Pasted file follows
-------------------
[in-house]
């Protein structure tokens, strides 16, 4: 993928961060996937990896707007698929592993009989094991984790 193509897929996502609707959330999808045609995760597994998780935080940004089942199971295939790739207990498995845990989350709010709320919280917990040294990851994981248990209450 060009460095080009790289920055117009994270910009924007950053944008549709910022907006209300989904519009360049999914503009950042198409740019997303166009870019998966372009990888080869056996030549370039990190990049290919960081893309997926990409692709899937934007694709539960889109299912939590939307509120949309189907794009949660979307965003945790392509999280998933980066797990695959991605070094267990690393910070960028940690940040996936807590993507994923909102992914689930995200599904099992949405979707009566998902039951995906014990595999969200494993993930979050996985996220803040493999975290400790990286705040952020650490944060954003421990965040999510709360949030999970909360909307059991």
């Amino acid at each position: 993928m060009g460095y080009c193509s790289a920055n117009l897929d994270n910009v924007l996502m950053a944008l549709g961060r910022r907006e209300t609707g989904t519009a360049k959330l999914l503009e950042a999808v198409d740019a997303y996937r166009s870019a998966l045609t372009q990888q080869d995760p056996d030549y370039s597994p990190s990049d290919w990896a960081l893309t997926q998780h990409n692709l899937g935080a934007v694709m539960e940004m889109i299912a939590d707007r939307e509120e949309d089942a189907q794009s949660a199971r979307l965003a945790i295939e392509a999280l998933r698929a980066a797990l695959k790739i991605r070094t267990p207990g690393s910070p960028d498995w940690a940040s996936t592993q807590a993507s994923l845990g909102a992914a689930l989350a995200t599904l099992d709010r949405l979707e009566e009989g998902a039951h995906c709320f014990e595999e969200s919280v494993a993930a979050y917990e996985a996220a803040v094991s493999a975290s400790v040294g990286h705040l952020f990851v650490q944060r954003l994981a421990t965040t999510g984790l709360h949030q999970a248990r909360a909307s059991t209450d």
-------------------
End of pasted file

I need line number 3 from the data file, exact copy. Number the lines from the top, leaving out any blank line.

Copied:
């Amino acid at each position: 993928m060009g460095y080009c193509s790289a920055n117009l897929d994270n910009v924007l996502m950053a944008l549709g961060r910022r907006e209300t609707g989904t519009a360049k959330l999914l503009e950042a999808v198409d740019a997303y996937r166009s870019a998966l045609t372009q990888q080869d995760p056996d030549y370039s597994p990190s990049d290919w990896a960081l893309t997926q998780h990409n692709l899937g935080a934007v694709m539960e940004m889109i299912a939590d707007r939307e509120e949309d089942a189907q794009s949660a199971r979307l965003a945790i295939e392509a999280l998933r698929a980066a797990l695959k790739i991605r070094t267990p207990g690393s910070p960028d498995w940690a940040s996936t592993q807590a993507s994923l845990g909102a992914a689930l989350a995200t599904l099992d709010r949405l979707e009566e009989g998902a039951h995906c709320f014990e595999e969200s919280v494993a993930a979050y917990e996985a996220a803040v094991s493999a975290s400790v040294g990286h705040l952020f990851v650490q944060r954003l994981a421990t965040t999510g984790l709360h949030q999970a248990r909360a909307s059991t209450d």